How the Washington Post Uses TikTok, and What That Means for GenZ News Consumption
Comms + policy. Author of #digitaldiplomacy (2015), Twitter for Diplomats (2013). My views here.
GenZ-ers seem to like political and international news so journalists are now moving to TikTok.
When we think about the news on social media, we often think about Twitter. The platform, founded by Jack Dorsey, Ev Williams, and Biz Stone, has been for years the go-to place for reporters, breaking news, media outlets, and everything in between. Oftentimes, news breaks first on Twitter.
Facebook is also a great place for news. Or is it? It certainly is a place that has polarized the debate around the news, the nature of fake news and how it spreads, and the role of tech platforms in the fight against dis- and mis-information.
But what about TikTok? When we think about the news we certainly don’t think about TikTok, the Chinese platform that is aggressively expanding around the world while catching the attention of regulators, and the skepticism of governments.
But TikTok is now becoming a fertile ground for the media industry to experiment and to better embrace the youngest generations of news consumer, in particular GenZ.
With almost 380,000 followers, the success of the paper’s TikTok channel — thanks mostly to its TikToker-in-chief Dave Jorgenson— has shown the great potential of the growing platform and its viral/short video format to move the news business forward and embrace a wider audience.
The Washington Post is not the only one to have embraced the platform. USA Today
, with almost 360,000 followers, is trailing the growth of the Washington Post and has been very succesful on the platform thanks to its TikToker-duo-exceptionel and in-house creators Alex Connor and N’dea Yancey-Bragg.
One of the most recent additions is Suzanne Kianpour of the BBC with her newly-launched NewsWithSuz.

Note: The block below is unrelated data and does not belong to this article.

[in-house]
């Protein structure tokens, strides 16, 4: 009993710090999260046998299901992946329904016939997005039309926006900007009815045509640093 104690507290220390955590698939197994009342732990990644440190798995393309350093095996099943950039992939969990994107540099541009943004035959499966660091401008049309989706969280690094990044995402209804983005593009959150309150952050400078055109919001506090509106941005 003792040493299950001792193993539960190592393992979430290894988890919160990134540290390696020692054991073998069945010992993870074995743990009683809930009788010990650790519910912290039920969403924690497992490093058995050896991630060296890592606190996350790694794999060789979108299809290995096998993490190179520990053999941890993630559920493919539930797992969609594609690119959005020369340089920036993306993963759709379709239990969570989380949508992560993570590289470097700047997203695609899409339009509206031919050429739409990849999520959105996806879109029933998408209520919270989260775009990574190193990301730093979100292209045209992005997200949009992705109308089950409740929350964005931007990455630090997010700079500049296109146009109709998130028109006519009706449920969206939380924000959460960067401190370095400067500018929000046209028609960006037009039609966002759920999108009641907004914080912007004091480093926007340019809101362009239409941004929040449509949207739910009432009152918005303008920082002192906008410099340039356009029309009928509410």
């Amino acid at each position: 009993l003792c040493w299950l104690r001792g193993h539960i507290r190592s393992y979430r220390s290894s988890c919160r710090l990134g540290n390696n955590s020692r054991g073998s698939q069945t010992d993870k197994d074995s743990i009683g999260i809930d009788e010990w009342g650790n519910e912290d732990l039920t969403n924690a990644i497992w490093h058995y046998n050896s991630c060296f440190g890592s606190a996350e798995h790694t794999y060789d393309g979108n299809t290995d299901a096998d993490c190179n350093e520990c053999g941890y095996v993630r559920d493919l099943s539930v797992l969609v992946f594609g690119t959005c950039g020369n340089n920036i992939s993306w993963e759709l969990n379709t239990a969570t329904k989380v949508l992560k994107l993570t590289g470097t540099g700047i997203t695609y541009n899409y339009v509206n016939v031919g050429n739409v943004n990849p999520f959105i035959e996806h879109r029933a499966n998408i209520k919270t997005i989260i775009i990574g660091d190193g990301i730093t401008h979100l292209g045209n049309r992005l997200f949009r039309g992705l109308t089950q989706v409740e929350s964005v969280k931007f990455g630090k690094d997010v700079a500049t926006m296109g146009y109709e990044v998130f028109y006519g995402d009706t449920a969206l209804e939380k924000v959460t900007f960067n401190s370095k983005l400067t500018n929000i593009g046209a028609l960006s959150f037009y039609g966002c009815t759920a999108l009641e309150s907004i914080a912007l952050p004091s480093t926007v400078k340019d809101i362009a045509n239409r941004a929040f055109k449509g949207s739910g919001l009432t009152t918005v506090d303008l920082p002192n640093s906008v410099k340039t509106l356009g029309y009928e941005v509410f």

“The digital space is constantly evolving,” Kianpour told me.
“As journalists tasked with informing the public we have to stay ahead of the curve while being creative about how to keep the audience’s attention long enough to deliver to them what they need to know.”
“TikTok is like someone has invited themselves over for a dinner party,” Jorgenson told Christine Schmidt at the Nieman Lab in June last year
“It’s great company. We’ve been invited and we want to get invited back. We’re bringing a bottle of wine” — uh, maybe fruit juice is better here — “or some good stories because we’re a newspaper and we just want to help make it better.”
Jorgenson added: “In general, a good TikTok video is one you want to keep watching…If they are reluctantly liking us, that’s the greatest compliment you can get. What makes TikTok so great is you can say, ‘I’ve never thought of that [meme], but I’m still going to try to do my own version of it.’”
According to Zaffarano
, “[N]ews organizations’ success on TikTok will depend on our effort to understand the audience populating that platform.” He believes “2020 will be the year more publishers play around with lipsync and filters. But I hope we’ll also spend more time asking Gen Zers what they really want from us. I’ll definitely try my best.”
Journalists, reporters, and media outlets have been exploring ways to make the news more appealing to GenZ, even when it comes to political and international news, while building a large, loyal audience.
In particular, “TikTok has been flooded with political content in recent weeks,” as Georgia Wells and Emily Glazer wrote in the Wall Street Journal in early January
Wells and Glazer explained: “Videos tagged #Trump2020 were viewed more than 200 million times in the last three weeks of 2019, according to the app’s tally. Posts about Democratic candidate Bernie Sanders are also popular, but on a smaller scale. Videos tagged #Bernie2020 received about 24 million views over the same period.”